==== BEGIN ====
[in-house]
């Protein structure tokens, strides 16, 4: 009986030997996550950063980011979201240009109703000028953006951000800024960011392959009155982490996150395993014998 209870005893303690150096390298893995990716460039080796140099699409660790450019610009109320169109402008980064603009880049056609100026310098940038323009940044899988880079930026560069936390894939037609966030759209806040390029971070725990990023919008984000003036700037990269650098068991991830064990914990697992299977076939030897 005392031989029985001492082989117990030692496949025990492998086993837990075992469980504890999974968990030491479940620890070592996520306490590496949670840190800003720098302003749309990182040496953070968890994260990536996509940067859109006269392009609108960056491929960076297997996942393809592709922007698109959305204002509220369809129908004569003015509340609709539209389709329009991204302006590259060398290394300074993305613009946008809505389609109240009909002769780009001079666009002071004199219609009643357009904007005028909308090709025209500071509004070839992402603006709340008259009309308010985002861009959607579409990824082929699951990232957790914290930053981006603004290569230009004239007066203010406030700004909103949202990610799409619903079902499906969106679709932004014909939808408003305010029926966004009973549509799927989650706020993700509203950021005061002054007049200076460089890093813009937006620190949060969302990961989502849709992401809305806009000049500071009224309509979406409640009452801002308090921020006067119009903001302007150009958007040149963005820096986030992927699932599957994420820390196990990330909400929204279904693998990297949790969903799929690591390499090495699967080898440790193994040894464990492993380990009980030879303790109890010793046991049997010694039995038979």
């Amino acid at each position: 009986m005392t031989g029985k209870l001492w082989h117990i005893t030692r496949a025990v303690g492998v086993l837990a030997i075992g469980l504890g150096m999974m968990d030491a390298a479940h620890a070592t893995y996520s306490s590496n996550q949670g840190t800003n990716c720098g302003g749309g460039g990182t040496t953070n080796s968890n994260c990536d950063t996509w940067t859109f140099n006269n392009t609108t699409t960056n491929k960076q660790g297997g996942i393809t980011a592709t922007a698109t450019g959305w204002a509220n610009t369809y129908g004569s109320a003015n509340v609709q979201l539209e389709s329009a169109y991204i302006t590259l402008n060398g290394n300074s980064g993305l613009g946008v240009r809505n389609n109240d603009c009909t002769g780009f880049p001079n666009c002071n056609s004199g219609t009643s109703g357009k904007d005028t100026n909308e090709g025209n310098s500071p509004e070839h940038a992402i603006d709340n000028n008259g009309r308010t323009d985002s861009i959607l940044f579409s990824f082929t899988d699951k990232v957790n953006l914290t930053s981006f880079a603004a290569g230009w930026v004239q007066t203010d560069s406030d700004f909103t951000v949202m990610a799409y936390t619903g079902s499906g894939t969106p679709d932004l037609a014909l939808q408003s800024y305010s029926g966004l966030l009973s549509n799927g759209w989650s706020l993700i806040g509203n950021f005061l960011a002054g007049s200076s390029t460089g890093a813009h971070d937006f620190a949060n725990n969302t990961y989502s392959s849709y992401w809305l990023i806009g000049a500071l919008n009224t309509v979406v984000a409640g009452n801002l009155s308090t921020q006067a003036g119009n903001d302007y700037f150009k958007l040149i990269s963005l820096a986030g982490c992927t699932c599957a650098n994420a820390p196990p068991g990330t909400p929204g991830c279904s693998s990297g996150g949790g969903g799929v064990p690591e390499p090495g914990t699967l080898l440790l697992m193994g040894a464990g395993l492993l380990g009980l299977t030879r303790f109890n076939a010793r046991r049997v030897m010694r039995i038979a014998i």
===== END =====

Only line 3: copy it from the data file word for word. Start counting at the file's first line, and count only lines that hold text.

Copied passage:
């Amino acid at each position: 009986m005392t031989g029985k209870l001492w082989h117990i005893t030692r496949a025990v303690g492998v086993l837990a030997i075992g469980l504890g150096m999974m968990d030491a390298a479940h620890a070592t893995y996520s306490s590496n996550q949670g840190t800003n990716c720098g302003g749309g460039g990182t040496t953070n080796s968890n994260c990536d950063t996509w940067t859109f140099n006269n392009t609108t699409t960056n491929k960076q660790g297997g996942i393809t980011a592709t922007a698109t450019g959305w204002a509220n610009t369809y129908g004569s109320a003015n509340v609709q979201l539209e389709s329009a169109y991204i302006t590259l402008n060398g290394n300074s980064g993305l613009g946008v240009r809505n389609n109240d603009c009909t002769g780009f880049p001079n666009c002071n056609s004199g219609t009643s109703g357009k904007d005028t100026n909308e090709g025209n310098s500071p509004e070839h940038a992402i603006d709340n000028n008259g009309r308010t323009d985002s861009i959607l940044f579409s990824f082929t899988d699951k990232v957790n953006l914290t930053s981006f880079a603004a290569g230009w930026v004239q007066t203010d560069s406030d700004f909103t951000v949202m990610a799409y936390t619903g079902s499906g894939t969106p679709d932004l037609a014909l939808q408003s800024y305010s029926g966004l966030l009973s549509n799927g759209w989650s706020l993700i806040g509203n950021f005061l960011a002054g007049s200076s390029t460089g890093a813009h971070d937006f620190a949060n725990n969302t990961y989502s392959s849709y992401w809305l990023i806009g000049a500071l919008n009224t309509v979406v984000a409640g009452n801002l009155s308090t921020q006067a003036g119009n903001d302007y700037f150009k958007l040149i990269s963005l820096a986030g982490c992927t699932c599957a650098n994420a820390p196990p068991g990330t909400p929204g991830c279904s693998s990297g996150g949790g969903g799929v064990p690591e390499p090495g914990t699967l080898l440790l697992m193994g040894a464990g395993l492993l380990g009980l299977t030879r303790f109890n076939a010793r046991r049997v030897m010694r039995i038979a014998i």